As badly as I did in the SE, never once did I utter HUNH. I did utter WTF when I saw that HUNH was purported to be a spelling of some word, grunt, something that came out of a human mouth, but never did I utter HUNH.

foodie 12:53 AM  

I'm staying out of the father-daughter argument : )

However, I fully agree with Rex re the puzzle. I do my Quick and Dirty Index before solving and it showed it to be on the Challenging side, and for the longest time I could not understand why. Then I hit that SE corner, and it was plain impossible. I had to cheat to finish it, and that even was not easy.

REMSLEEP and SUEZ CRISIS were my first entries and that really made a huge difference. And I must be getting better because OBESE was immediately obvious--a year ago it would have taken me forever.

Had ALTA for ACRO, but that was easy enough to undo.

An OLD timey feel to the whole puzzle with Victorian conveyances, old movies, bygone TV shows...But in general, I admired several original entries (VELOCIPEDE!) and the impressive construction.

JC66 1:08 AM  

Agree with @Zeke re: HUNH.

I knew Joann PFLUG from M*A*S*H (the movie) but at first I spelled it with an H.

Also had REBOUNDate, like @Rex. Finally had to resort to Google to get JMSYNGE, which gave me SEAMY and opened up the corner for me.

Finally, I didn't know that they called bicycles VELOCIPEDES in Australia.

r.alphbunker 1:31 AM  

It was down to hobo---,ur-,-rum, f-ia-ent. Realized that I didn't know the first three and was placing my hopes on whatever was on the big case. Wanted fl or fr very badly. Finally guessed arum but it wasn't until I verified it in google that I was psychologically able to see the bag and then fbi. That was my only use of outside sources. My guess is that if I had slept on it, it would have come naturally.

edith b 3:39 AM  

I got 1A THEBADSEED straightaway as I saw it as a teen on late night TV and it scared the hell out of me. Its hard to imagine a movie about a ten year old pinafore wearing little girl who is a sociopathic killer - made in 1956, yet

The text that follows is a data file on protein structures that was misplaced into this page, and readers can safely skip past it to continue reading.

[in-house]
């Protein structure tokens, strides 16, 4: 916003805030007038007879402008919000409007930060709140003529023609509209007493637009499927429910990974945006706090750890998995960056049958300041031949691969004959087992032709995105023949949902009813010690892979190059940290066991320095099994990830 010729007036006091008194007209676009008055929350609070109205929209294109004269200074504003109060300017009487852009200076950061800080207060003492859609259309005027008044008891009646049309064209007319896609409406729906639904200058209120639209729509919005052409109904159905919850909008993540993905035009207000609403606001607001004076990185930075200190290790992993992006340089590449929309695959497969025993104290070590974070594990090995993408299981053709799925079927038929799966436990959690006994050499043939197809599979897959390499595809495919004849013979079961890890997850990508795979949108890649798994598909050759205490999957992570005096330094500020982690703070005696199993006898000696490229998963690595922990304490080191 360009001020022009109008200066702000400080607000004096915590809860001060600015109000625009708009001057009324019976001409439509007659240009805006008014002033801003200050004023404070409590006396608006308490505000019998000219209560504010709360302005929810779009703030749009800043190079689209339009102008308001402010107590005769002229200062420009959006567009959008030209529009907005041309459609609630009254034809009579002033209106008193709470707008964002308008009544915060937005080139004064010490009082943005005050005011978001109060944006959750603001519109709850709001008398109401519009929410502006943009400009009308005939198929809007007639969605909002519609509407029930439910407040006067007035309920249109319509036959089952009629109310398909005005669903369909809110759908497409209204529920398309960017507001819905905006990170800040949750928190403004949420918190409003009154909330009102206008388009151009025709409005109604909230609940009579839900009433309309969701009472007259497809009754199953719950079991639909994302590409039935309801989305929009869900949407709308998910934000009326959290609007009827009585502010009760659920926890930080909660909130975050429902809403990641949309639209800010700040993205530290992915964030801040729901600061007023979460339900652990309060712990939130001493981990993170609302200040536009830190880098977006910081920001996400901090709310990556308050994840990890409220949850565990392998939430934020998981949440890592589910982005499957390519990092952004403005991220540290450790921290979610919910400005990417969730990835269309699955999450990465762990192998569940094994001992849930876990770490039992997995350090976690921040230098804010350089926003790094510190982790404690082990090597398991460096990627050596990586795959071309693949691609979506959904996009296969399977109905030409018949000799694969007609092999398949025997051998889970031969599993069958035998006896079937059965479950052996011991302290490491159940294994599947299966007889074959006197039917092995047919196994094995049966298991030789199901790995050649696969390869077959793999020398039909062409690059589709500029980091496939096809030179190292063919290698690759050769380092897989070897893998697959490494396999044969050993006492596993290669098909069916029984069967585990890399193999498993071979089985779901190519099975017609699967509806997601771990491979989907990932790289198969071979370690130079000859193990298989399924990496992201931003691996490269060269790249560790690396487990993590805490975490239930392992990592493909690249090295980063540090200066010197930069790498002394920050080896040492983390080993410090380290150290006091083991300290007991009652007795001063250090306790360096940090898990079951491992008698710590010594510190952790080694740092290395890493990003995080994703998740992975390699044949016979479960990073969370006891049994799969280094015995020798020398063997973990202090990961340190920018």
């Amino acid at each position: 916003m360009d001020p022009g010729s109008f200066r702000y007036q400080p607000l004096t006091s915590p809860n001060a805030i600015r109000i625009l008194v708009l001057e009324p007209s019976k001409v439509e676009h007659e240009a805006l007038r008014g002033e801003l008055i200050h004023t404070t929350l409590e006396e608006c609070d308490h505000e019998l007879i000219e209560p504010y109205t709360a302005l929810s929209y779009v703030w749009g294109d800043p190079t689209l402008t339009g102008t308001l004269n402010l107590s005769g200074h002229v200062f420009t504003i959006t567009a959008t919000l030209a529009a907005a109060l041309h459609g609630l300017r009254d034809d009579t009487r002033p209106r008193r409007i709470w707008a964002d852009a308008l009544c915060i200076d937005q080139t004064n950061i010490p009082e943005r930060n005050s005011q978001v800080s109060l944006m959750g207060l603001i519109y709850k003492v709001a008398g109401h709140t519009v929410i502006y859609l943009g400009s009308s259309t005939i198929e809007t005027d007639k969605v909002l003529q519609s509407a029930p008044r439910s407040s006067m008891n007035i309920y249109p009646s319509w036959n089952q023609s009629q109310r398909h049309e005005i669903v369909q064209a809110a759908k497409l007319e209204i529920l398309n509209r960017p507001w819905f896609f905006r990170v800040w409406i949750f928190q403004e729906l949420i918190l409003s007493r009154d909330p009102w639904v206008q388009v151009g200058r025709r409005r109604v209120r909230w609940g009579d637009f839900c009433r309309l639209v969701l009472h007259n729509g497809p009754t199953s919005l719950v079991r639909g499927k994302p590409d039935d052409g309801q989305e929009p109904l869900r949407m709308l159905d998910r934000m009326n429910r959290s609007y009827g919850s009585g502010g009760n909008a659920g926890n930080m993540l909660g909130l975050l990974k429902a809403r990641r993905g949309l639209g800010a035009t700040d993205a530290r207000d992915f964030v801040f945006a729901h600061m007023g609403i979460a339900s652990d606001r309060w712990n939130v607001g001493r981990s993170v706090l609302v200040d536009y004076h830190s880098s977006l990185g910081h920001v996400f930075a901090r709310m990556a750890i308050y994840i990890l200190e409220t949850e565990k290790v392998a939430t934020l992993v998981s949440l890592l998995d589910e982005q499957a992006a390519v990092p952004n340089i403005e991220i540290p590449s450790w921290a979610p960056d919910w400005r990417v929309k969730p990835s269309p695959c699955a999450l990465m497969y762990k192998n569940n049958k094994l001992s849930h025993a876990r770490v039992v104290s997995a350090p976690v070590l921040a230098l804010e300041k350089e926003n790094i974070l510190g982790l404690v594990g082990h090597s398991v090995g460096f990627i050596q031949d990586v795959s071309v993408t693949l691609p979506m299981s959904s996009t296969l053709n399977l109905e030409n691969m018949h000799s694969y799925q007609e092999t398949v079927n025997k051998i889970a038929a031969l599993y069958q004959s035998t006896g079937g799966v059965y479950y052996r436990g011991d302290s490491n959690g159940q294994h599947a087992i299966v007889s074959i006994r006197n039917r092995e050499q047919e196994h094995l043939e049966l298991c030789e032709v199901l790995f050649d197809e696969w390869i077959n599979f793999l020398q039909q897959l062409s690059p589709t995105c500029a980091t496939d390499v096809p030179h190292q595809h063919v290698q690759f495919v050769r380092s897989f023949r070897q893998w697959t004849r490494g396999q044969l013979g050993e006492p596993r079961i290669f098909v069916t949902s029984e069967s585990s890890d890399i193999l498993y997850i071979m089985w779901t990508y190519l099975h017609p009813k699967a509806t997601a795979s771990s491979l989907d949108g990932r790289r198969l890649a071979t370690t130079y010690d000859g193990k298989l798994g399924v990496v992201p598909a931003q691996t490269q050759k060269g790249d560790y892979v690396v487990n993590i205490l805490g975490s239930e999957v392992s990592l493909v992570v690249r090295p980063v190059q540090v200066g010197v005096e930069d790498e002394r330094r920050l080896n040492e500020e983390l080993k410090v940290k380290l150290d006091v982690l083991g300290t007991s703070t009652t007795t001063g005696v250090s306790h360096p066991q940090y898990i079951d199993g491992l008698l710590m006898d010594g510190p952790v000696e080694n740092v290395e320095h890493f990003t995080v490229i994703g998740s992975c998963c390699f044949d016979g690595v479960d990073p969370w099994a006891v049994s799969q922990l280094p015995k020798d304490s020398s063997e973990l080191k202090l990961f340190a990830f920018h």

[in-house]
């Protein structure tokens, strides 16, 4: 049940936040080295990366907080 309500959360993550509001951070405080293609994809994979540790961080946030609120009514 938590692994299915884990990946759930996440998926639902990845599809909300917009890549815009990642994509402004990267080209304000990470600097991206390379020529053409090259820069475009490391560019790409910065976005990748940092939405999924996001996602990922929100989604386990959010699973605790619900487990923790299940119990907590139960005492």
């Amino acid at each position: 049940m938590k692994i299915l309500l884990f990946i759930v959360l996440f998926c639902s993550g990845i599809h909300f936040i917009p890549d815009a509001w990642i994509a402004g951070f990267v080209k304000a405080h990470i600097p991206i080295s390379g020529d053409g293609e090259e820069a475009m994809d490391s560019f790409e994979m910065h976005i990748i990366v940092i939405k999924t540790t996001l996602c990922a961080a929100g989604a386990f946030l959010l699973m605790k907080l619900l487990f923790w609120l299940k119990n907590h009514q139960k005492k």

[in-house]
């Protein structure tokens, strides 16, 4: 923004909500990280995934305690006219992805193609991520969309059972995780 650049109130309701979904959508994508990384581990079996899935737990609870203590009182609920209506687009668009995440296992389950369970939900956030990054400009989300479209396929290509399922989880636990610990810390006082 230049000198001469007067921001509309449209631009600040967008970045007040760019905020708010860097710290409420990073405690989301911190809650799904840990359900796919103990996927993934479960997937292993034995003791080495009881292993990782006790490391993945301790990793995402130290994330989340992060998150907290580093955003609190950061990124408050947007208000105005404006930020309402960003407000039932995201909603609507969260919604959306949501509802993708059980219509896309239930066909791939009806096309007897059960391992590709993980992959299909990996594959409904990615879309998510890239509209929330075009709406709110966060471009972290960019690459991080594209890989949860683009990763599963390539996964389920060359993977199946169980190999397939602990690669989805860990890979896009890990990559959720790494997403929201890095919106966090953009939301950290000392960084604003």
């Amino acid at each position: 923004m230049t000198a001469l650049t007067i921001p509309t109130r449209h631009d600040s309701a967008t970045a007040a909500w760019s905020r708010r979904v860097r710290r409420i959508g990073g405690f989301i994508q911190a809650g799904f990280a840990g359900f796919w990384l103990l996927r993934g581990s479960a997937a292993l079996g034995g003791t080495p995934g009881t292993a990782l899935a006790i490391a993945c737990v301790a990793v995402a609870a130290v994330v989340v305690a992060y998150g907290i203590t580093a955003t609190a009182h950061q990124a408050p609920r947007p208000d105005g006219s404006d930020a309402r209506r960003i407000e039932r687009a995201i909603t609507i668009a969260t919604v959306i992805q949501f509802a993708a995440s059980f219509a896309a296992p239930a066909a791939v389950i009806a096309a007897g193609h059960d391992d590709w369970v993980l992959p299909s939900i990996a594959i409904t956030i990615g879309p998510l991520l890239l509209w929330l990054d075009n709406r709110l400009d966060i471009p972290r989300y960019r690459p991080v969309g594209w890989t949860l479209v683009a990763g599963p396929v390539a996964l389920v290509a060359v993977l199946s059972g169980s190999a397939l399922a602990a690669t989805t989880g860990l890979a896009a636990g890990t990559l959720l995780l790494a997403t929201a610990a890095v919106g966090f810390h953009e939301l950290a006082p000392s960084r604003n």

It was campy even then but it is hard to watch the little girl's mother slowly realize her daughter has murdered several people including a child. It was a novel first, made into a Broadway play and finally this movie.

The ending is priceless. The little girl is struck by lightning and killed and the cast breaks down the 4th wall - in a classic Broadway tradition - assembles and takes a bow as the mother wags her finger at the little girl and laughingly gives her a gentle spanking - as if a good spanking is all it would have taken to redeem this little monster. There is a lot of psychiatric mumbo-jumbo about heredity skipping a generation (the little girls maternal grandfather was also a sociopathic killer) which takes the child's mother and father off the hook, responsibility-wise.

You had to live in the '50s, I guess, to understand all this stuff.

jae 4:00 AM  
This comment has been removed by the author.
jae 4:03 AM  

Like yesterday, 3/4s pretty smooth (easy-medium) and, as noted by all so far, SE a bear. HUNH = a large WTF.

Had AERO before ACRO.

@edith b -- 1a was also a no crosses gimmie for me for exactly the same reasons.

I actually knew PFLUG, it was finally remembering ARUM that opened SE up for me.

Anyone else have UPS before DHL?

I liked this one. Lots of interesting stuff (e.g. VELOCIPEDE, REBOUNDGUY) and a good Sat. challenge.

4:00 AM

Joe 5:33 AM  

Arsenic, indeed, and without much of the Old Lace.
I was on a nice Saturday roll all through August, and today's puzzle just rammed me right through Mt. St. Helens.
I mean:
"Hunh"?! That doesn't even make sene.

"Mourn"? Yes, Electra mourned a great deal over her father's murder, and yes her mourning was quite passive (unlike her impetuous brother's).